"I'm not crazy, I'm just a little unwell..."


I'm different. I was born different. I always have been and always will be different.

I've always been treated differently. I can trace the memories back to as long as I can remember. Normal children are blessed with the utmost ignorance that comes naturally to one of tender age. Whereas a child is usually not perceptive, but partially observant, I have always been exceptionally both. It's both a blessing and a curse, though more of the latter, if you ask me. My earliest memories are not that of the typical kid's. Mine consist of people giving me strange looks, edging away from me, and lots of whispering. So much whispering, please stop whispering, I'm right here.

The only times I could forget that I was an anomaly, if only briefly, were times spent with my grandmother. Unlike all the others, she always smiled at me instead of gawking at me like I was a strange creature. She always held me like she wasn't afraid that I was somehow contagious, always made me feel that in those moments, maybe, just maybe, I could be normal. Maybe not just Grammy could smile at me and talk to me like I mattered. Maybe if I smiled like I always smiled at Grammy, everyone would see that I was just like them.

"Grammy, people treat me different."

"That's because you're very, very special."

What was special about me, I've never been able to decipher. But maybe, just maybe, if Grammy could see something special in me, maybe everyone else could, too.

My visits with Grammy always ended with me ignorantly hoping those things. The strange thing is, I kept hoping. No matter how many times I would be reminded of the cruel reality whenever I arrived home, Grammy would always make me start hoping again, believing that things could change.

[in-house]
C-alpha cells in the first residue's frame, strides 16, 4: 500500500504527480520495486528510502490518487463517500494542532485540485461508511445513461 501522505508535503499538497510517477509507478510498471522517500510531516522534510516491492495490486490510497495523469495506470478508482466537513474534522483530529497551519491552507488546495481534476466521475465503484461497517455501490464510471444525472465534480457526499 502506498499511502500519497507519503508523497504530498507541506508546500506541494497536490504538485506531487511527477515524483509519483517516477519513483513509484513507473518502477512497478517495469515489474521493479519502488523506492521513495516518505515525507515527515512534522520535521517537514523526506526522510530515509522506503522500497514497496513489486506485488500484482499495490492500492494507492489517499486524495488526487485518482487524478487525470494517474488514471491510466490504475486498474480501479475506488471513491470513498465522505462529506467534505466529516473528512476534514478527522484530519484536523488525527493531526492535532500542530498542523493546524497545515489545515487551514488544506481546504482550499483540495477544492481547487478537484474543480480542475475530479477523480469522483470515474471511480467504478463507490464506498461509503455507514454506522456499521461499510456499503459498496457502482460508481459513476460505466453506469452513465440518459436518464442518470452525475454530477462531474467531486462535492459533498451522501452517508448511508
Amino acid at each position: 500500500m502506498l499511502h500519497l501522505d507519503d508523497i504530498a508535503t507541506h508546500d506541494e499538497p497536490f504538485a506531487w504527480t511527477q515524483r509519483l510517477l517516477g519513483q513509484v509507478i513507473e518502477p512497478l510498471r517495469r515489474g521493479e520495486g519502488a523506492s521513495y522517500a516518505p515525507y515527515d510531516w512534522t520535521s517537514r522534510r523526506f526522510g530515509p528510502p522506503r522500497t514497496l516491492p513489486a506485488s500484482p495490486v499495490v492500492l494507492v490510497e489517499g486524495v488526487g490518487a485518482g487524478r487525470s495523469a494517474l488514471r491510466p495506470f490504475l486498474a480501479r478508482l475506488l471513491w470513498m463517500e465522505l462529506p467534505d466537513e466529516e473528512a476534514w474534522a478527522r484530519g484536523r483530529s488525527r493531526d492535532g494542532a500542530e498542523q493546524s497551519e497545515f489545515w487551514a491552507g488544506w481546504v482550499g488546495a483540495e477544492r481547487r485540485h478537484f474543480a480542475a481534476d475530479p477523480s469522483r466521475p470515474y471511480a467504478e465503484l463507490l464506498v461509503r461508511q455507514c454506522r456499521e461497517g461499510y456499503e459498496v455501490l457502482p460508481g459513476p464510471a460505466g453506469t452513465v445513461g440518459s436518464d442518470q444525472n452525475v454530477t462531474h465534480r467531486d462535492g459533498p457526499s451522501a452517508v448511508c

They never did. And I was a fool to think even for a split second that they ever could.

I'll always be different. There's nothing I can do to change that. I'll always be the receiving end of curious or disturbed glances. For awhile, I tried smiling like Grammy had taught me to, but that just earned pitied expressions in return.

"Grammy, people stare at me."

"That's because you're so beautiful."

Grammy was the only one who had ever called me beautiful. I'd noticed from very young that it seemed like even Mom had trouble looking at me sometimes. Dad had always been hesitant about holding me, like he could somehow catch the pigment mutation through contact with me. Even when he did hold me, his arms were loose and unsteady around me. I never felt protected like a little girl should in her daddy's arms. I always felt unwanted.

My father wasn't the only one who didn't like to touch me. Whereas a normal little girl usually has lots of friends and grows up playing with them, I never had a friend to call my own. Children edged away from me in school, eyeing me nervously like I would eat them, yelled various forms of "ew" whenever someone would happen to touch something of mine. They treated me like I was sick and contagious. I was never called by my name in school by the other kids. They called me a monster.


"And I know, I know they've all been talkin' about me. I can hear them whisper, and it makes me think there must be somethin' wrong with me.. out of all the hours thinkin', somehow I've lost my mind..."


Aside from time with my grandmother, I always felt lonely. Grammy would always do her best to compensate for my lack of real childhood and companions. She threw me tea parties, took me swimming, took me bike riding and on picnics. The most fun I've ever had was with Grammy.

Grammy said I saw things that people even her age couldn't. Once when Grammy and I were out, I saw a timid little boy with wide eyes who shied away from any adult males that came his way. I remember thinking aloud and quietly remarking to Grammy that the boy must have an abusive father. I've also always remembered the way Grammy gazed down to me with surprise conveyed in her amber eyes, then the soft frown that graced her composure as she patted my head. "You'd be much happier if you didn't have those eyes." It took me years after that incident to realize that she hadn't been talking physically (even though that would have been true, anyway), but rather, she'd been referring to my keen perception.